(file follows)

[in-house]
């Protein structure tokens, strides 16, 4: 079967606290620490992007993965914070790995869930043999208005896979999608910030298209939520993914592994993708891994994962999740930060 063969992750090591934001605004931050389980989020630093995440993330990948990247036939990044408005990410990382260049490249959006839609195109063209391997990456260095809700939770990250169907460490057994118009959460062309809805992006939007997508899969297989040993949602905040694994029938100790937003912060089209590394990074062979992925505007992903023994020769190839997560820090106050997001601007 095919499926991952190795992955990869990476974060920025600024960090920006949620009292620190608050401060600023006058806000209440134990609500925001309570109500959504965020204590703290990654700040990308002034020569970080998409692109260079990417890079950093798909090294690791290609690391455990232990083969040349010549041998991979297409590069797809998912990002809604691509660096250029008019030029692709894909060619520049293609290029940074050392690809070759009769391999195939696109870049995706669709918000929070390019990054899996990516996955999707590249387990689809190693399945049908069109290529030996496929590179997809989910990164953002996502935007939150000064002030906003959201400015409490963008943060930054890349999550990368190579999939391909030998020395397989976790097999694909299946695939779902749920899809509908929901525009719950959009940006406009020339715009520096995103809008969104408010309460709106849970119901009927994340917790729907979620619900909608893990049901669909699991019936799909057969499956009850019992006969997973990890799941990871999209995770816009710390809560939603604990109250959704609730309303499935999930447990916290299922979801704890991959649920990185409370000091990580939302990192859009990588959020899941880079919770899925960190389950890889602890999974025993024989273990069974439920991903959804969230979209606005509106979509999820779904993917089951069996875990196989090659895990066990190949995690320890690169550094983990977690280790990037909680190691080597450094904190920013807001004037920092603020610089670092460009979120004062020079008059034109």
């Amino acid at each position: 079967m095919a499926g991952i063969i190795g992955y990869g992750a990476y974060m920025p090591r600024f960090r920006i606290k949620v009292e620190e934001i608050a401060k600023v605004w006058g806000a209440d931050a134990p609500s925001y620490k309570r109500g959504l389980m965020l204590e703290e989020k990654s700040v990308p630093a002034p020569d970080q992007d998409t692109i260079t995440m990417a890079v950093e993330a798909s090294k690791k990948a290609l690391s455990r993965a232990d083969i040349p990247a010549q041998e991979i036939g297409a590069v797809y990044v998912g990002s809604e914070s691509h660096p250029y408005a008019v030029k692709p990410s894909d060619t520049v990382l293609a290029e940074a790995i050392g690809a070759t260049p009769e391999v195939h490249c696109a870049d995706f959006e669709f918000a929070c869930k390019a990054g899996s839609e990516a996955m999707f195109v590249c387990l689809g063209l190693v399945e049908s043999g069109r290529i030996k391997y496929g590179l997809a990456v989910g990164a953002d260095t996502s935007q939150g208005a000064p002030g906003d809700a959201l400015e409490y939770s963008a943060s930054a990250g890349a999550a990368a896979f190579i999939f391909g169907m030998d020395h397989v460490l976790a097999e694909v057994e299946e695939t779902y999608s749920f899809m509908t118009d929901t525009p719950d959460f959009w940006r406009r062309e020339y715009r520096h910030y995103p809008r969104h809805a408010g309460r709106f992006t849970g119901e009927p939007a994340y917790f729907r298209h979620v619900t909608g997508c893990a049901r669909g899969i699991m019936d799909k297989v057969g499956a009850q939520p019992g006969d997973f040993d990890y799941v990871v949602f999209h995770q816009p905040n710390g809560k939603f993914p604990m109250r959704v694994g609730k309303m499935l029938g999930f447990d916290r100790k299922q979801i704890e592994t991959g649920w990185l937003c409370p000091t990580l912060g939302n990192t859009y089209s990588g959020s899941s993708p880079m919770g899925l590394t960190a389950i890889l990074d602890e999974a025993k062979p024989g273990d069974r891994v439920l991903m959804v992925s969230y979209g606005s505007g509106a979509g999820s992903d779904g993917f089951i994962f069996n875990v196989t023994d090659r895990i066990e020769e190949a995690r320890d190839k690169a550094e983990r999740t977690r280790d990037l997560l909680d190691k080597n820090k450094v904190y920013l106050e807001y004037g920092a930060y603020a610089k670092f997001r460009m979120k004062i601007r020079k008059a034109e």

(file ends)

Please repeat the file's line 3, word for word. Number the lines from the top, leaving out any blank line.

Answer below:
């Amino acid at each position: 079967m095919a499926g991952i063969i190795g992955y990869g992750a990476y974060m920025p090591r600024f960090r920006i606290k949620v009292e620190e934001i608050a401060k600023v605004w006058g806000a209440d931050a134990p609500s925001y620490k309570r109500g959504l389980m965020l204590e703290e989020k990654s700040v990308p630093a002034p020569d970080q992007d998409t692109i260079t995440m990417a890079v950093e993330a798909s090294k690791k990948a290609l690391s455990r993965a232990d083969i040349p990247a010549q041998e991979i036939g297409a590069v797809y990044v998912g990002s809604e914070s691509h660096p250029y408005a008019v030029k692709p990410s894909d060619t520049v990382l293609a290029e940074a790995i050392g690809a070759t260049p009769e391999v195939h490249c696109a870049d995706f959006e669709f918000a929070c869930k390019a990054g899996s839609e990516a996955m999707f195109v590249c387990l689809g063209l190693v399945e049908s043999g069109r290529i030996k391997y496929g590179l997809a990456v989910g990164a953002d260095t996502s935007q939150g208005a000064p002030g906003d809700a959201l400015e409490y939770s963008a943060s930054a990250g890349a999550a990368a896979f190579i999939f391909g169907m030998d020395h397989v460490l976790a097999e694909v057994e299946e695939t779902y999608s749920f899809m509908t118009d929901t525009p719950d959460f959009w940006r406009r062309e020339y715009r520096h910030y995103p809008r969104h809805a408010g309460r709106f992006t849970g119901e009927p939007a994340y917790f729907r298209h979620v619900t909608g997508c893990a049901r669909g899969i699991m019936d799909k297989v057969g499956a009850q939520p019992g006969d997973f040993d990890y799941v990871v949602f999209h995770q816009p905040n710390g809560k939603f993914p604990m109250r959704v694994g609730k309303m499935l029938g999930f447990d916290r100790k299922q979801i704890e592994t991959g649920w990185l937003c409370p000091t990580l912060g939302n990192t859009y089209s990588g959020s899941s993708p880079m919770g899925l590394t960190a389950i890889l990074d602890e999974a025993k062979p024989g273990d069974r891994v439920l991903m959804v992925s969230y979209g606005s505007g509106a979509g999820s992903d779904g993917f089951i994962f069996n875990v196989t023994d090659r895990i066990e020769e190949a995690r320890d190839k690169a550094e983990r999740t977690r280790d990037l997560l909680d190691k080597n820090k450094v904190y920013l106050e807001y004037g920092a930060y603020a610089k670092f997001r460009m979120k004062i601007r020079k008059a034109e």